OR: Is Godfrey ready right now to compete with and be successful against the elite Cruisers in the world such as Bell, Mormeck and Haye (if he doesn't move back up to Heavy)?
ICE: Well, this fight might go a long ways towards answering that question. I think talent wise, skill wise, class wise, he certainly is.
OR: Does Matt have any future plans of moving up into the heavyweight division, or is the plan to remain at Cruiserweight for the foreseeable future?
ICE: In my opinion I believe he will remain at his current weight for quite a while.
OR: What is your prediction, and how do you see the fight unfolding.
ICE: Well, I find it hard to predict fights because so much depend son the day. Some will depend on how well I do in the corner that night, some will depend on how hard Jeremy feels like fighting that night. Most of it will depend on Matt, of course, because I believe he can and will dictate the fight from top to bottom. I believe his class and skills will expose Williams in many areas. At the end of the day I always have two words that sum up every pre-fight interview and every pre-fight prediction that I do and they are very simple.
Mr. Scully, How difficult is it for a fighter from North America to train for a fight at home and then leave for an overseas fight a week or two before? You hear people talk about the adjustment, time zones and stuff, what is that like? Is it a difficult process for a fighter? - Pat in Maine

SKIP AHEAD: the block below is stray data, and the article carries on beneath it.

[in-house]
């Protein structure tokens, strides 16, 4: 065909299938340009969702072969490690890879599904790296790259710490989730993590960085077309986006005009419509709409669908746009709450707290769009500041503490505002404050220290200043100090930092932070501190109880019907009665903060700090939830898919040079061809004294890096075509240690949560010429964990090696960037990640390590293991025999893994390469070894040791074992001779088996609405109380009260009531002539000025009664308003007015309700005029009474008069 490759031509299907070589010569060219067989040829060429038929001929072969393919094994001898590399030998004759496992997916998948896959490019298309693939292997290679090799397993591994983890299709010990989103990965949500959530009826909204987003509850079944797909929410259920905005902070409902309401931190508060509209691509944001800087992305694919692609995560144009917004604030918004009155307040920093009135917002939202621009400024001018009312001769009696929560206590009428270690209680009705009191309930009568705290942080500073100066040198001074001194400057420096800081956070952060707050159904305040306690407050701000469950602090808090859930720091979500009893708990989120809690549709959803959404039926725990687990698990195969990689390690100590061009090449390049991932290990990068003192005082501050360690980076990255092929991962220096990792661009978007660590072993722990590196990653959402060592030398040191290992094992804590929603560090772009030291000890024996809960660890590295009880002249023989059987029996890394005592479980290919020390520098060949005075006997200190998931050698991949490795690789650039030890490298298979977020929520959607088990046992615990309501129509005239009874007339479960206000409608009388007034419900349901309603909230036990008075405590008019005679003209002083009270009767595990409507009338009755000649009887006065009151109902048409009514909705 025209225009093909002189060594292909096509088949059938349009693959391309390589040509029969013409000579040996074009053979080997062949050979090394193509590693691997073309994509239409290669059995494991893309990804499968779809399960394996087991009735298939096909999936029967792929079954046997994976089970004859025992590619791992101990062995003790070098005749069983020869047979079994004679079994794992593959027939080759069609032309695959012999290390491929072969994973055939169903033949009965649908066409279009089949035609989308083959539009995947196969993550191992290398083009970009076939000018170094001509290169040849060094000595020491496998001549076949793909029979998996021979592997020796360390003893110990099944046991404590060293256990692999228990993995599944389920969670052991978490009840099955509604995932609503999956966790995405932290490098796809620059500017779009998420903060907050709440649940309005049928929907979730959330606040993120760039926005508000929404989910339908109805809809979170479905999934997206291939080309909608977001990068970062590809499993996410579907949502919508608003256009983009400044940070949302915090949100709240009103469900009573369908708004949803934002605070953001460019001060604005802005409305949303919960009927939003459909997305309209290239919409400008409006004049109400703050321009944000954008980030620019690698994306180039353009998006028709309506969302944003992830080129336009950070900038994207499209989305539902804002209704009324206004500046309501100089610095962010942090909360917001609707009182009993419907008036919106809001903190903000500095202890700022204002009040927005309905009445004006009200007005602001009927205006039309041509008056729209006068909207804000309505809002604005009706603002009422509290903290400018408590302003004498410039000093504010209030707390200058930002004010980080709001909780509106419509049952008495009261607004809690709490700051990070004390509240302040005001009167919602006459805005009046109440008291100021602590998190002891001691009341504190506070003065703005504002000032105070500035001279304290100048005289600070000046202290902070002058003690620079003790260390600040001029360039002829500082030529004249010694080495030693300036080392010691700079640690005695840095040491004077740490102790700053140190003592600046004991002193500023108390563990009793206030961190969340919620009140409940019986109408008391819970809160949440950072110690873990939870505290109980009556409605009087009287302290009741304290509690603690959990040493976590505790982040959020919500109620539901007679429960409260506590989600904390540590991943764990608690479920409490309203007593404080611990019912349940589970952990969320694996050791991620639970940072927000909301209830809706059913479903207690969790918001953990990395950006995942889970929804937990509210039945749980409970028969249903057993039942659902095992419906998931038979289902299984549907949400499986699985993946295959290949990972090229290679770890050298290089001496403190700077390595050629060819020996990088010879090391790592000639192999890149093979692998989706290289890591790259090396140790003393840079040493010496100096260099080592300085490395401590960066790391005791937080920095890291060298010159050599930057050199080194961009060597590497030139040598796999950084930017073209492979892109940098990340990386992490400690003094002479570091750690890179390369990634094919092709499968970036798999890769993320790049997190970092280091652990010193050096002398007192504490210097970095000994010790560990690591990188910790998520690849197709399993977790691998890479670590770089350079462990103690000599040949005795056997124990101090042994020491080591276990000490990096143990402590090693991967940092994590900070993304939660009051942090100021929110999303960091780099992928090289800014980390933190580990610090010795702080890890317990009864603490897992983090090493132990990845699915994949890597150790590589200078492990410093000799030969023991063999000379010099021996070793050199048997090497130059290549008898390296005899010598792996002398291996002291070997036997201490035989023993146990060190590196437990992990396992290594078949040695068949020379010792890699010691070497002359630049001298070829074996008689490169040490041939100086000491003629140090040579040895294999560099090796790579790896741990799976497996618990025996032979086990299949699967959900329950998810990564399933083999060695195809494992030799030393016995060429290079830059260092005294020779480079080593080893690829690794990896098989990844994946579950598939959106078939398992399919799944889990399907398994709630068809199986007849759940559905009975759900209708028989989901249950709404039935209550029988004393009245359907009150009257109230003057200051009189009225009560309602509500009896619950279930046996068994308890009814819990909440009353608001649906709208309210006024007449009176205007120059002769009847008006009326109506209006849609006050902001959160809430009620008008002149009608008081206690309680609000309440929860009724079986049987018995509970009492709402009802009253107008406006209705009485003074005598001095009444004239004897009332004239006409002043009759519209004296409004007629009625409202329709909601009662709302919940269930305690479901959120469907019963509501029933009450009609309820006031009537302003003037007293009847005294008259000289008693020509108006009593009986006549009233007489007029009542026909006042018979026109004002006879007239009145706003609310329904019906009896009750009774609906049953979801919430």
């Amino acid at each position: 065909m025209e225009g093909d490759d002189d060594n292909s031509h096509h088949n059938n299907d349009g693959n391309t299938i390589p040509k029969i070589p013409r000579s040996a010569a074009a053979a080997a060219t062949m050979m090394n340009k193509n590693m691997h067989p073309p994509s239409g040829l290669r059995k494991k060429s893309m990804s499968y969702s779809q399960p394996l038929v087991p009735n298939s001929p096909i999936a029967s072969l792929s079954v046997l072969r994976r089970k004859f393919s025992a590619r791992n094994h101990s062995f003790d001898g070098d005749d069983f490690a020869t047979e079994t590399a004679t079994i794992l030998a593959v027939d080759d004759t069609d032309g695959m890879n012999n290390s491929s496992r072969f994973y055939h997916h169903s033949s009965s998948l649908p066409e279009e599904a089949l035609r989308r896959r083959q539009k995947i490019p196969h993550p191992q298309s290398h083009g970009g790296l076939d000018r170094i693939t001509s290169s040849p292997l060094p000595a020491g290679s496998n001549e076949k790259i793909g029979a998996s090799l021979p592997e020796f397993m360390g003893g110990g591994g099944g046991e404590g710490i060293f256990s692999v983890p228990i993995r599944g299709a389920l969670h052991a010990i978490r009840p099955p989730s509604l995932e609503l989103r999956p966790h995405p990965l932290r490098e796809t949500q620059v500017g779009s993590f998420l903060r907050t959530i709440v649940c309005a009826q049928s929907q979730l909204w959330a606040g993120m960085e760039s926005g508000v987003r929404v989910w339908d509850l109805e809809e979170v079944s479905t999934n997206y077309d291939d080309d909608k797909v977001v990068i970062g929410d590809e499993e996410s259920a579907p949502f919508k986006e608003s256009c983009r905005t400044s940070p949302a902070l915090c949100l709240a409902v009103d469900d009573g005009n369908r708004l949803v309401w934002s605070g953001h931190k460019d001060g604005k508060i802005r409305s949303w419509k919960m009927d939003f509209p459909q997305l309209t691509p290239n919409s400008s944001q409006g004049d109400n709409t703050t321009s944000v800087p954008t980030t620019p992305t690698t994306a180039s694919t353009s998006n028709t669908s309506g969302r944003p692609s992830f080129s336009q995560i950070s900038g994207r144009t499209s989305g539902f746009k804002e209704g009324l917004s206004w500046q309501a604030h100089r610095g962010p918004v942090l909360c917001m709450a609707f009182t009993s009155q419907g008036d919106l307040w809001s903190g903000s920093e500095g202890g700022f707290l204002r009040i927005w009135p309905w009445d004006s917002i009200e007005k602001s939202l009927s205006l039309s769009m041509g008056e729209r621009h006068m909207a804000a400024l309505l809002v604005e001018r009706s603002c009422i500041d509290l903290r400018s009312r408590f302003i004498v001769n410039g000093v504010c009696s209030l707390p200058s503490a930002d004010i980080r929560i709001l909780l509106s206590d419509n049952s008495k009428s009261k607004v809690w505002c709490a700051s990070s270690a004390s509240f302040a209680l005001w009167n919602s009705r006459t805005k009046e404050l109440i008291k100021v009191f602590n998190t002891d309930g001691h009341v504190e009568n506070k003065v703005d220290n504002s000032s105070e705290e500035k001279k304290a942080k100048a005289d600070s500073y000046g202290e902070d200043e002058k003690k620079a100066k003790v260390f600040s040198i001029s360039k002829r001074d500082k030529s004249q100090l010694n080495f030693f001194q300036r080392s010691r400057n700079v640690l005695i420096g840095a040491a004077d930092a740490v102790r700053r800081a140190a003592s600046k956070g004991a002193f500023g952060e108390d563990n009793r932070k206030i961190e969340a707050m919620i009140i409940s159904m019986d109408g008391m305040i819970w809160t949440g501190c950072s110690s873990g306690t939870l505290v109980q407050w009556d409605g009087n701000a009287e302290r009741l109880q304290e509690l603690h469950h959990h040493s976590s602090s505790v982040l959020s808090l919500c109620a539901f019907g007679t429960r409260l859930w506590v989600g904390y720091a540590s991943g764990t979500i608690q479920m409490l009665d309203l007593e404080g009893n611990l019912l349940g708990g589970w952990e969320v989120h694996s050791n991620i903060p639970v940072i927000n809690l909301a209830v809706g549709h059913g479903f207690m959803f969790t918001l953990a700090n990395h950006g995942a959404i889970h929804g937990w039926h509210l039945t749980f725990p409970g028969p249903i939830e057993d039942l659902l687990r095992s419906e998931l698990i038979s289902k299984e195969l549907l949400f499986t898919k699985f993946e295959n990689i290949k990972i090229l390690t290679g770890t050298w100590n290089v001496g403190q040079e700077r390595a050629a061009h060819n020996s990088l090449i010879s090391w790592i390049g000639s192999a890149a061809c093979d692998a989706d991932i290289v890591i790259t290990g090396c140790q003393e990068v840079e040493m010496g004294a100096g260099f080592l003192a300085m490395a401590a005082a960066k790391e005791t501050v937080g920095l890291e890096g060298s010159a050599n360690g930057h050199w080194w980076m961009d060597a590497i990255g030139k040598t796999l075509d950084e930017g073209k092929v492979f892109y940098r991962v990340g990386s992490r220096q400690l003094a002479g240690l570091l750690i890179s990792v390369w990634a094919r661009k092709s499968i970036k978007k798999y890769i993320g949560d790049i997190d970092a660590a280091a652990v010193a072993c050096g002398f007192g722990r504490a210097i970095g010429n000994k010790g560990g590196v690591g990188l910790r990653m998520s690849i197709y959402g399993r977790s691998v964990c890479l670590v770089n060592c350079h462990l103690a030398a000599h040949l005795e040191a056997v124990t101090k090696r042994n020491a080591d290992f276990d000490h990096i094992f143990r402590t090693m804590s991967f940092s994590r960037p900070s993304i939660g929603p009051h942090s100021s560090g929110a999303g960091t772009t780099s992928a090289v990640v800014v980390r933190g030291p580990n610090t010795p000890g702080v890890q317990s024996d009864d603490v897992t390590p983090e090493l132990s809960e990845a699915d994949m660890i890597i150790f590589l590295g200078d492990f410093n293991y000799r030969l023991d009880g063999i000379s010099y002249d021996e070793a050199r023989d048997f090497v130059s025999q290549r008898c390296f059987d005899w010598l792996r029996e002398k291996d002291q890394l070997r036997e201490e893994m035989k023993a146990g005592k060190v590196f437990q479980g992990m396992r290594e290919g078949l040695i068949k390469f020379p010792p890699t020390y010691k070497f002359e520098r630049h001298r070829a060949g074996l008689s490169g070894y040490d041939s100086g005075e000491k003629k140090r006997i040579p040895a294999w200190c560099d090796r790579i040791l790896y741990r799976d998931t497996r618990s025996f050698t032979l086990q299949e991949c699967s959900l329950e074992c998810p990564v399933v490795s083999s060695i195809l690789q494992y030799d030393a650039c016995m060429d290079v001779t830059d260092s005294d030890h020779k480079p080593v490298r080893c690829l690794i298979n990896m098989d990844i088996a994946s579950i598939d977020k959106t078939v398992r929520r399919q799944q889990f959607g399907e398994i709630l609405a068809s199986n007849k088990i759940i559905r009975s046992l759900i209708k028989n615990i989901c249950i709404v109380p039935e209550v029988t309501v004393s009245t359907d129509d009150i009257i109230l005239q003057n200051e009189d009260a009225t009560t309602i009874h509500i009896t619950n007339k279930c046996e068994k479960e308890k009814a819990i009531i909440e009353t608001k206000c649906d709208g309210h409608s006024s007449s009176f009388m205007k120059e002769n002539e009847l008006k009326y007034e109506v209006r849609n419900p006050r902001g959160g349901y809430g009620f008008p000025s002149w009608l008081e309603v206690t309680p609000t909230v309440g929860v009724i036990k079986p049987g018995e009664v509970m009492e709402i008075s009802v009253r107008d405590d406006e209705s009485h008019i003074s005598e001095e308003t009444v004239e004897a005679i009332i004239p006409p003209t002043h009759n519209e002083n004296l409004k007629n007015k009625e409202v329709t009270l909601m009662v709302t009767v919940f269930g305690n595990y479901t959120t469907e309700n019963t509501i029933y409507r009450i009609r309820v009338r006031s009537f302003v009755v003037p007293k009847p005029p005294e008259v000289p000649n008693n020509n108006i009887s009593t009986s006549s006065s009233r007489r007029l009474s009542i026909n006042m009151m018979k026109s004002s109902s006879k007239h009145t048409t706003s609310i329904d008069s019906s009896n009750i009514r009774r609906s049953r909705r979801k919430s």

ICE: I found it to be a mentally tough task to go there partly because of all the horror stories you've heard over the years. Did I get there in enough time? Will the time change affect me? Will the climate or the water or the food and the different altitude affect me? You find yourself asking a lot of questions. I don't know if it was nerves or jet lag or a combination of both but I know that when I fought Henry Maske for the IBF title back in 1996 in Germany there was not even one night there, including the night before the fight, that I was able to fall asleep before day break.
Please Ask the Iceman who he thought won the Leonard vs Hagler fight? I was reading about all time Ray took off prior to that fight and was hoping to hear Ice's take on how big a disadvantage that put Ray in going into that fight. Also, do you think the judges could have been swayed by some of the sentiment involved in Ray's come back that could have given him some close rounds? Peace, J-Stu in AC
ICE: I watched that fight live on closed circuit and I distinctly remember having Ray convincingly ahead after the 12 rounds were completed. I think most did. Now you have people saying how the more you watch the fight the stronger the case can be made the Hagler won but the fact is that you can only go by what you saw there live the first time. People might have been influenced by Ray and his persona but with or with or without that I thought he fought the better fight, period.
Hello John, did you get a chance to see Henry Maske's rematch with Virgil Hill? I'm a big fan of Hill's but it seemed he looked flat. How do you think Maske's legacy will sit now that he's reversed that loss? I think he's a good fighter, but over rated in some circles. What is your impression of him and his skills? - Greg in Grand Forks